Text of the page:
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Old 09-08-2010, 10:40 PM   #41
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She wakes you up when you're sleeping so return the favor. Pound on her door, throw stuff at her window, get a metal pipe and bang on your ceiling, whatever. Then tell her exactly when you're waking her up and what she can do to stop you from waking her up - this part is crucial.

It's an example of tit-for-tat, the most effective behavior modification strategy. Tit for tat - Wikipedia, the free encyclopedia

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Old 09-11-2010, 11:19 PM   #42
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I too have a night shift. I work approximately 3 pm to 5 am Mon thru Fri. That's a 14 hour day, five days in a row. The good news is that I almost never have insomnia anymore. It takes me only about 10 minutes to fall asleep every morning. I get better sleep if I get to be before the sun comes up (even though I have the room darkened with dark blinds, my body seems to know where the sun is anyway.)

I've had this schedule for 4 years now. At first I was a Zombie 24 hours a day, even on Saturday and Sunday. After about 9 months of being a Zombie, I started to feel sort of normal.

I could only sleep about 4 hours a day (wake up and not be able to get back to sleep, even in a quiet room) for the first 6 months, then went up to 5 hours a day in years 2 to 3, now am up to 6 hours a day sometimes.

I do not have a noisy neighbor like you do (Thank God !! ). But I do have trucks rumbling back and forth at the landscaping business next door.
Believe it or not, I have gotten used to them. They used to wake me up, but now almost never.

My cholesterol, lipids, and blood pressure are the same as before I started this insane schedule, but I must admit I look a lot older than 4 years of normal aging would account for.

I tried ear plugs, but got a red irritation in the canal from them.

Luckily I am able to take naps on my job if I get tired. I almost always take a 15 minute nap every day. Often two 15 minute naps.

To summarize, I think the night shift is bad for one's health, in a general way. It just wears you down more than a 9 to 5 job. But of course it's a trade-off. I'd rather have my night shift job than the day shift jobs I have checked out, all things considered.

Good luck with the bad neighbor. Maybe she will move out.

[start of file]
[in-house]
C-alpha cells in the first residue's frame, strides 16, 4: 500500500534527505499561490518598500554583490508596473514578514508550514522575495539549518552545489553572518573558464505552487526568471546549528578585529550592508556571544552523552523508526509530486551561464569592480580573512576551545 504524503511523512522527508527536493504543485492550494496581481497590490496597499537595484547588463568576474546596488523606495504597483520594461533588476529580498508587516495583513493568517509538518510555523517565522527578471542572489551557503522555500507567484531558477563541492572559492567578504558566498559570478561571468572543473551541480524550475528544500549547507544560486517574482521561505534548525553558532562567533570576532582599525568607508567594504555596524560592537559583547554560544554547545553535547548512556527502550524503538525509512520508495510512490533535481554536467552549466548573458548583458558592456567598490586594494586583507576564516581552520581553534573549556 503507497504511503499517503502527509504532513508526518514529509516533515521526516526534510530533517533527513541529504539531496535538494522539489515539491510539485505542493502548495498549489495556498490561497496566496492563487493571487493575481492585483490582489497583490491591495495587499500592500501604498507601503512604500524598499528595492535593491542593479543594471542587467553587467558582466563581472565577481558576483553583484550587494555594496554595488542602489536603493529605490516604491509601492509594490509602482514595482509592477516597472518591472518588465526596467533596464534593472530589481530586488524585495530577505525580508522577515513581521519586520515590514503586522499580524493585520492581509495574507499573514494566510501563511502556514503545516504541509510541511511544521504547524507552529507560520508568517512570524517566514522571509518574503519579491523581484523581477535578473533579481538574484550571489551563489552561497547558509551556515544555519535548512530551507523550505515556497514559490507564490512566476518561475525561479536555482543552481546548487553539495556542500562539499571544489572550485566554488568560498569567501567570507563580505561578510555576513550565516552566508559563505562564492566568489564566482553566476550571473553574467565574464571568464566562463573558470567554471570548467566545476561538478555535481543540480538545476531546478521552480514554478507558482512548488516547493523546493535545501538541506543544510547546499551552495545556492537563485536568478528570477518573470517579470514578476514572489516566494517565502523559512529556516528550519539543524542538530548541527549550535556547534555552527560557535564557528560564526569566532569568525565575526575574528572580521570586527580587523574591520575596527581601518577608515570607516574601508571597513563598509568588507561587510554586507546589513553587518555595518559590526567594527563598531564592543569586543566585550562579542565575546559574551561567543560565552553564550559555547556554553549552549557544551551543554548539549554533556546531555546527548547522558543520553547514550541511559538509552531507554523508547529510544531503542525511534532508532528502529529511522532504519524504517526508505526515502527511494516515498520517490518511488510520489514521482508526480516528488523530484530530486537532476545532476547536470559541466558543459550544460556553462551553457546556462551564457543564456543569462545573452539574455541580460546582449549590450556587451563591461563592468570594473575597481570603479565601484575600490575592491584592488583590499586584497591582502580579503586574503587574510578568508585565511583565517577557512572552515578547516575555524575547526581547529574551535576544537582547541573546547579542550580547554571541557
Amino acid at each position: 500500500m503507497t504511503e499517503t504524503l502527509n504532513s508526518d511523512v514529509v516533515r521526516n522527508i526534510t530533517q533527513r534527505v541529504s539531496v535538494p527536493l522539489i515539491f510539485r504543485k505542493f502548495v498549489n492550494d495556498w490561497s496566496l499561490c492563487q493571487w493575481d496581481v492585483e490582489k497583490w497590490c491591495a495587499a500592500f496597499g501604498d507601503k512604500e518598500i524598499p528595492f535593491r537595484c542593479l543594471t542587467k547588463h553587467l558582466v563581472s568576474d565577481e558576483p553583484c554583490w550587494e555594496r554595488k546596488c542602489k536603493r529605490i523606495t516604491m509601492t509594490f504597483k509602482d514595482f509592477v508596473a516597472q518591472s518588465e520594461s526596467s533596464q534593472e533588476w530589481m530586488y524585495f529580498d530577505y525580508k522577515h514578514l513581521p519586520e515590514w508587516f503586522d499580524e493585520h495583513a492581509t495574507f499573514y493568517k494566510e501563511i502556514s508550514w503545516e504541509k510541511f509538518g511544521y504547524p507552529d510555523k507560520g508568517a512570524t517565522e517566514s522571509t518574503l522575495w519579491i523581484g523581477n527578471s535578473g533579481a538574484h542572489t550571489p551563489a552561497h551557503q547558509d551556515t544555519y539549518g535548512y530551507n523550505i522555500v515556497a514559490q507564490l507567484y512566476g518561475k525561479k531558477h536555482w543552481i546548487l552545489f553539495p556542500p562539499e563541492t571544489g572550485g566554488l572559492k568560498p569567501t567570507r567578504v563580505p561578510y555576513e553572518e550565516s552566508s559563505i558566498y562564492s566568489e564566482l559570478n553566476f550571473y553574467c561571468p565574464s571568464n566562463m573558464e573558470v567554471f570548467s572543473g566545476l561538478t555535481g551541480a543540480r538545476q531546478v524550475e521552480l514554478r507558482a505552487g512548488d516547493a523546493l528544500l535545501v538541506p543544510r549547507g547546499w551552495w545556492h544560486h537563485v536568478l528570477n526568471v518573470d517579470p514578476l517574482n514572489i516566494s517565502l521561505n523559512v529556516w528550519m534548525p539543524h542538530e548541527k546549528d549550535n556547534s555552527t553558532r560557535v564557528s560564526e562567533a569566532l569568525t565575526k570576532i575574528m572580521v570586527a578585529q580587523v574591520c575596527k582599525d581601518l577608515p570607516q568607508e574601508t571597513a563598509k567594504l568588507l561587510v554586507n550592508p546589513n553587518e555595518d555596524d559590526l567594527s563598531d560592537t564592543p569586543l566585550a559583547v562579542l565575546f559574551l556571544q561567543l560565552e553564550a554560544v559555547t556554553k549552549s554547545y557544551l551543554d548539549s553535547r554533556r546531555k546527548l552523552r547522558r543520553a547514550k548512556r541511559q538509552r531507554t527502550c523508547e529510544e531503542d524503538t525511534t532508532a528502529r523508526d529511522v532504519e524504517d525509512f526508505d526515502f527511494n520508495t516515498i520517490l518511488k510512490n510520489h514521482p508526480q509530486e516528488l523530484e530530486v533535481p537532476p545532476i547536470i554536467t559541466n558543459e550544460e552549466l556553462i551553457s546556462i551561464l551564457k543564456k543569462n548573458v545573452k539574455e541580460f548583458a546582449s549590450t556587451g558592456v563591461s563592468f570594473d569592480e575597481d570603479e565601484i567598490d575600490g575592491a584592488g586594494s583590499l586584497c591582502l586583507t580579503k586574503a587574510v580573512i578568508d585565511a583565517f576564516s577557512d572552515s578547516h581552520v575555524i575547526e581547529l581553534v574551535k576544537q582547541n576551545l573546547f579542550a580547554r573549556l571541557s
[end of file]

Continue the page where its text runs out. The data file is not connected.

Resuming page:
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Old 09-12-2010, 12:02 AM   #43
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I am really sorry to hear you have an inconsiderate neighbor. I would go back to her and say "Did you know I know I could hear your radio in the morning especially when you start taking a shower and I could even hear you singing?? I don't think you would continue to do this if you knew just how much noise I could hear from where I am at." or something like that. If she continues to do so, does your city have a mediator about neighbor issues that you could go talk to (and she could participate in)? (My city does although I have never used its service.)

BTW, I am one of those people who wear ear plugs to sleep. This is what I use. (I buy them at RiteAid.) Rite Aid Foam Ear Plugs 50 pr: Health & Personal Care
They are orange in color, like the ones you posted, but they are shaped like the ones below and are very soft.
foam ear plugs , hearing protection , noise protection , Howard Leight ear plugs

I sometimes find them out of my ears, but not very often. (Maybe once a month.) I make sure and twist and push them in really good and they stay in. It may not be very comfortable until you get used to them, so maybe you can wear them on your days off to practice.

Good luck to you.
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Old 09-12-2010, 12:19 AM   #44
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Another thing you could consider doing is to sleep in your living room instead in your bedroom if she doesn't make as much noise in her living room. It doesn't seem fair that you would have to make change because of an inconsiderate neighbor, but if moving is not an option for you, you may want to consider moving your sleeping space... I used to live in a 4-plex and my bedroom was my upstairs neighbor's living room - hardwood floor. (BAD DESIGN!) I can't begin to tell you how noisy it was. I wouldn't have been able to survive without my ear plugs. I moved out as soon as my lease was up - I made sure and chose a place with nobody upstairs from me. (now I wear my earplugs because of my SO's snoring!)
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Old 09-12-2010, 03:18 AM   #45
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Just want to extend my sympathy to you as I am a very light sleeper and went through 2 years with only 4 hours sleep per night - I can confirm it was not good on my health. As others have suggested, I find soft foam ear plugs the best and get those which block the highest decibels. I'm using those with noise reduction rating of 33 decibels. All the best.
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Old 09-12-2010, 06:59 AM   #46
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I worked rotating shift work for 25 years. Four 12 hour days on, 4 off, then 4 12 hour night shifts and 4 off, swapping every week so never could establish a routine. I also believe that shift work is a killer but ya gotta do what ya gotta do.....
I am the worlds lightest sleeper, actually wake up if someone looks at me. I gave up on trying to get the rest of the day shift world to be quiet so I could sleep. I wore ear plugs at work and never slept well with them, they made my ears I went 100% to opposite direction. I had a twin bed in my spare bedroom tented with quilts so it was really dark and muffled noise well. Then I set up a white noise source, I used a room air filter, by the head of the bed and a vornado type fan inside of the bed tent screwed to the foot board. Hummed me to sleep for years.